Editor's Note: This is an extended version of a story in the Nov. 17 issue of BusinessWeek.
"Pull up a chair." Reid Hoffman waves a big arm toward his computer. It's not easy to maneuver in this office strewn with books, wires, and empty Amazon.com (AMZN) boxes. The 41-year-old Hoffman, wearing sneakers and black shorts from a morning workout, opens up his page on Linked¬In, the social network for professionals that he founded six years ago. His inbox is jammed with solicitations for meetings and funding. "Here's a guy from Minneapolis who wants me to help on a social-good project he's doing." He reads for a moment and then shakes his head. "Looks like it's based on bad math."
Hoffman, whose headquarters is a mile up the road from Google (GOOG), cuts an unusual figure in Silicon Valley. He's a Californian with a philosophy degree from the University of Oxford, and his expansive body looks more heartland than coastal. But his brain is in sync with the Valley. In addition to founding LinkedIn, he has become in the past six years the leading angel investor in the so-called Web 2.0, the wave of Internet companies spawned this decade. The list on his LinkedIn profile reads like an industry almanac. He has pieces of social network companies Facebook and Ning, news aggregator Digg, and blog companies Six Apart and Technorati. He was an early backer of the photo site Flickr, which was later sold to Yahoo! (YHOO) During the boom, Hoffman's portfolio was the object of the most intense envy in Silicon Valley.
Now, though, he must navigate the downturn. As the economy dives and the market for public offerings dries up, venture firms are cutting off funding for startups and forcing their portfolio companies to slash costs and race for revenue. This punishes much of his portfolio, including LinkedIn. On Nov. 5, the company announced lay-offs of 36 employees, 10% of its staff, in a restructuring move to focus on revenue growth and maintain positive cash flow.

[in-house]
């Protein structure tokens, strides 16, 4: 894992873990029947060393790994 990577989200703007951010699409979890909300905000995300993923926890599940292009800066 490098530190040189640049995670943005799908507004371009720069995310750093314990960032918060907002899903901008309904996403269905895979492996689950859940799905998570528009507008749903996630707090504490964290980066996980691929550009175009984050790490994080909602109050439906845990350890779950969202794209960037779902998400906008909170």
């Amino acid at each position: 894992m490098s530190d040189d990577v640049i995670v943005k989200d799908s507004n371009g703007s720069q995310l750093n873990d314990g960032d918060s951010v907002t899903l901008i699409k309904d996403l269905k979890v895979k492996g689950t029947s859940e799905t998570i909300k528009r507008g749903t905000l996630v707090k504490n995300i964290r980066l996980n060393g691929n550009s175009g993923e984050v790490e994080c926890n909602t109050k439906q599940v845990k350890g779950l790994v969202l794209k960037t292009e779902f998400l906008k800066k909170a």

Hoffman is going through the same process with his collection of start-ups, hammering out survival strategies and scrounging for savings and revenue. "Without Reid, [many] entrepreneurs are left with limited options," says Peter Fenton, a partner at Benchmark Capital. Mary Hodder, an entrepreneur in the Valley (whose geolocating startup, Apisphere, is not backed by Hoffman) predicts that, like other investors, he'll subject his portfolio to triage (BusinessWeek.com, 10/23/08). "He'll pick a few likely to win and keep them funded," she says.
Hoffman won't discuss specific plans for companies he has stakes in, but he's free with his views on the industry overall. Internet companies with a service up and running and millions of users should fare O.K., though the likely ad recession may force them to make painful adjustments. This could apply to Facebook and, to a lesser degree LinkedIn (which relies less on advertising). Early-stage startups face ruder choices.